Webinar 1, March 30, 2015
Getting started: Who’s doing what and why you should care
Our featured experts are your guides to the still largely uncharted world of learning outcomes assessment. They explore key questions including: What are learning outcomes? Why are postsecondary institutions assessing them? What do they hope to achieve and what are some of the challenges associated with learning outcomes assessment? Researchers from both colleges and universities share insights from their learning outcomes programs, highlighting the steps to learning outcome assessment at their respective institutions. In addition, Natasha Jankowski, associate director of the National Institute for Learning Outcomes Assessment, draws on her experiences establishing learning outcomes assessment programs at American postsecondary institutions. This first webinar introduces you to the basics and paves the way for learning how to create and implement assessment tools at your institution.
Meet your experts
Dr. Natasha Jankowski is associate director of the National Institute for Learning Outcomes Assessment and research assistant professor with the Department of Education, Policy, Organization and Leadership at the University of Illinois Urbana-Champaign. She has presented at numerous national conferences and institutional events, and written various reports for NILOA. Her main research interests include assessment and evaluation, organizational evidence use, and evidence-based storytelling.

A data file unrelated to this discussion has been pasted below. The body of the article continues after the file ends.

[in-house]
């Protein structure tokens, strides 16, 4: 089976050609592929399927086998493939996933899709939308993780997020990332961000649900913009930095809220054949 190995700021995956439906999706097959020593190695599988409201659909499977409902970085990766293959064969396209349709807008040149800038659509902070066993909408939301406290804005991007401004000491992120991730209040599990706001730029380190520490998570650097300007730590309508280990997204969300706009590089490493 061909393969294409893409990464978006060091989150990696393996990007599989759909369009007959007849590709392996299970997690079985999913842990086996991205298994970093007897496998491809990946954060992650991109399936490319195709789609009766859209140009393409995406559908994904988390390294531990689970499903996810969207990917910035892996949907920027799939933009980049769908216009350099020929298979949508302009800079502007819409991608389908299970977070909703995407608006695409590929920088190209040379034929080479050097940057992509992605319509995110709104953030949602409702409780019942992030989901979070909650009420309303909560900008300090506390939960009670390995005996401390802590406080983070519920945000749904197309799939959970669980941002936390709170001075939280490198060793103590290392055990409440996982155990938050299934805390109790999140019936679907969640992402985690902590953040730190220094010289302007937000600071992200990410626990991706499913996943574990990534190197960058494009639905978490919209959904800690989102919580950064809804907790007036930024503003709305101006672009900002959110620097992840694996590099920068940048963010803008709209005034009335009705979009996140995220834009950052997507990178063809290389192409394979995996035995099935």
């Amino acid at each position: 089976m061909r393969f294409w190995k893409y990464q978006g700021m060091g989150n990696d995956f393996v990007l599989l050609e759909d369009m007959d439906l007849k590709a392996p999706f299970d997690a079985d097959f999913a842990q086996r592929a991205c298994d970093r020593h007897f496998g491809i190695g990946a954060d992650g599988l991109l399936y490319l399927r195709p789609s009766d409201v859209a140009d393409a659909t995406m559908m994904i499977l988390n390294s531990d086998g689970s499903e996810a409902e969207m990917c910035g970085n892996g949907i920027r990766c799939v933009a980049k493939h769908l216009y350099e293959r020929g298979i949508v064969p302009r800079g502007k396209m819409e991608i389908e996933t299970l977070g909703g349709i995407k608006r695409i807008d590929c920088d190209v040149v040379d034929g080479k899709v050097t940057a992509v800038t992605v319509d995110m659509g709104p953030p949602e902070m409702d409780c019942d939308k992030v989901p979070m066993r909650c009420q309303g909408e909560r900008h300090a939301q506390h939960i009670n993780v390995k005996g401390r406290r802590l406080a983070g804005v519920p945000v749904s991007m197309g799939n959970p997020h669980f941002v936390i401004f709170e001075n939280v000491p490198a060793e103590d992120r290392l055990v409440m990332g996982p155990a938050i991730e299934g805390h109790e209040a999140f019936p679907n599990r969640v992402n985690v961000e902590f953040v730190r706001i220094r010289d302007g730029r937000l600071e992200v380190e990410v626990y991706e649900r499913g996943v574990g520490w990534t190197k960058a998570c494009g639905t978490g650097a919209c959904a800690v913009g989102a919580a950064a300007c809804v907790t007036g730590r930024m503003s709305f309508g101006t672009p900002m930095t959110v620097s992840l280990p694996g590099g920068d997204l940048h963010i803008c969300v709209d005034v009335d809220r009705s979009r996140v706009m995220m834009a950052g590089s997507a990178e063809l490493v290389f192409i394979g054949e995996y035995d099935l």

Mr. Gary Kapelus is the chair of the Office of Academic Excellence at George Brown College. He leads a team dedicated to promoting, supporting and enhancing the quality of academic programs across the College. His department is responsible for accreditation and compliance, program review, academic policy, support of program and curriculum development, program approval, and academic pathways.
Dr. Brian Frank is an associate professor in the Department of Electrical and Computer Engineering, the DuPont Canada Chair in Engineering Education Research and Development, and the Director of Program Development in the Faculty of Engineering and Applied Science at Queen’s University. He is the coordinator of the EGAD Project, providing training and resources for engineering programs for outcomes-based assessment, and the co-PI on the Queen’s University Learning Outcomes Consortium project supported by HEQCO.